This is a video of our first batch of babies for this year.
Archive for the ‘goat’ Category
This October surprise snow storm dump 2 feet of wet clingy snow on the northeast and particularly on us. The
Night of the storm our goat shed collapsed and crushed/trapped one of our goats.
We found her weakly crying and slipping away. We pulled her out from under tons of shed and snow – was pushed down into muck. We rolled her onto a bed sheet and slid/pulled/lifted through 2 feet deep snow many yards and then into our dining room onto blankets. We covered her in blankets as well and fed her molasses water until she rehydrated enough to drink on her own. She began to eat grain and hay. She menaces passing cats who she doesnt like. She can not stand on her own – her back leg is not working, might be dislocated.
Dairy goat management includes psychology, trust me.
When baby goats are born you need to separate out the babies and bottle feed them until they are weaned and then you can return them to the herd.
The video above shows what happens when your kids are piggish, dont wanna stop nursing, and the momma goat refuses to push them away.
Meet Nibblet! One of our new LaMancha baby goats.
Our goats have begun to deliver their babies. We had 3 arrive yesterday alone. Sort of tiring! I have posted a Flickr slideshow below for your viewing pleasure.
To get rid of the tiny thumbnails along the bottom of that slideshow, just pass your cursor over the display.
If you can not see that, click here to go to that flickr set.
Enjoy a few shots in and around our humble homestead – silent raised beds, munching truculent goats and hesitant chickens as well as an aloof and rather disgusted llama.
Going out to feed the goats, chickens, and llama.
Snowy llama – her name is Misty but we are calling her Snowy right now.
Goats eating hay.
Maisy the goat, eating hay and saying hello to me.
The milking stanchion frozen over – so glad we are not milking right now.
I recently made an arrangement with a local grocery store (owned in MA but a BIG chain) to get some of their produce scraps for our chickens and goats.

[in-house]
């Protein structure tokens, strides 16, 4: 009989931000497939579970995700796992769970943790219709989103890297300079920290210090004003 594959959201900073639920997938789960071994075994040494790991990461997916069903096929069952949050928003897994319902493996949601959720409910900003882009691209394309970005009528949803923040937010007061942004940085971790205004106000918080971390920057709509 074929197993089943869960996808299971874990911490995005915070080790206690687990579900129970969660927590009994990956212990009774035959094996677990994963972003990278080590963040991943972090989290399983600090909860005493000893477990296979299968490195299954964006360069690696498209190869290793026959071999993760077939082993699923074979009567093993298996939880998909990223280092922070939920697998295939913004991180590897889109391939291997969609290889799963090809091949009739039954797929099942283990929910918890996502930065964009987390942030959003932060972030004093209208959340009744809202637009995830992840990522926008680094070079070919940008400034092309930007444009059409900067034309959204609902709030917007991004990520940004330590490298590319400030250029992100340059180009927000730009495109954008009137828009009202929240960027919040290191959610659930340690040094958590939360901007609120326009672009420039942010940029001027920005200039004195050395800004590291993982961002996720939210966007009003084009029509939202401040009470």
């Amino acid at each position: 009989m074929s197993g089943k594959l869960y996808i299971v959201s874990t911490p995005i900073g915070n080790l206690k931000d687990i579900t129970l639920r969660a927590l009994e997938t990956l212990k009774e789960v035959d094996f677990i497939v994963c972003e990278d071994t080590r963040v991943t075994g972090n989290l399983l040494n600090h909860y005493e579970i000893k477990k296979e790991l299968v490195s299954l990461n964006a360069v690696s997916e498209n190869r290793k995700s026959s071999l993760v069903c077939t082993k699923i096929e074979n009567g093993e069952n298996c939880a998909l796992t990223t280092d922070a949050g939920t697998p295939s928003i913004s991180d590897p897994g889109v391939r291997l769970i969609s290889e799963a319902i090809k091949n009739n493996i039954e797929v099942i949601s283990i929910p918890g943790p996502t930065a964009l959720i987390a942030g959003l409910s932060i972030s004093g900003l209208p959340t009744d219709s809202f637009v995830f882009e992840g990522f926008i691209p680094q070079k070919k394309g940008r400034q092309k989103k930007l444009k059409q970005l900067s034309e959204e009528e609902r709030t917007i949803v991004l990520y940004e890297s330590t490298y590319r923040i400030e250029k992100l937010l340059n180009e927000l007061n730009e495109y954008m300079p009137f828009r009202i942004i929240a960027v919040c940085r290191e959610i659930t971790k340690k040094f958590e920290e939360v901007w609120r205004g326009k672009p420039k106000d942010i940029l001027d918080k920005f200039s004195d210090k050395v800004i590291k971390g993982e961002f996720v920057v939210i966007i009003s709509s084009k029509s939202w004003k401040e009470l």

The majority of their scraps go to pig farmers who drop off big oil barrels for the lettuce remnants that the pig food trader/merchant/dude picks them up later.
I love that we can take something considered waste and give it to our animals.
They LOVE these fresh greens!
I love it all because it fits in with the permacultural ethic by using a resource effectively and in a humane holistic way – Free inputs.
(Some of the contents of this post might be disturbing to the more gentle or delicate reader. I do not mean to offend you, please accept my apologies. I dont mind if you stop reading and visit other of my posts that are much less gory!)
Make no mistake, if you get goats, you will get your hands dirty, less sleep, more manure, lots of broken fences, some broken hearts, and some experience pretending like you actually know something about goat health and veterinarian practices.
I have been quite blocked on all of my blogs (technology, weather, misalignment of stars and muses, who knows) but I am hoping that I can start to dig out here.
In my last post you saw how I was having early blight. All 60 tomato plants are now history. I pulled them a week ago but it has been raining steadily and at times torrentially so I have not been able to burn the plants and stakes yet. The dead wilting vines are taunting me.
Took this video out in our goat shed in our backyard the other day.
So for the past week, we had been watching Rye VERY closely but she seemed to be taking her own sweet time.
Last night my husband had to go to a school board meeting and I was feeding the kids. When he got home he checked on the goats and found that Rye had given birth to two little guys, with no help at all!
She did a fantastic job!
One – who looks just like his dad Flax – is named Flax, Jr. and the other goatlet is called Frederick (I have no real idea why). They are both just too darn cute.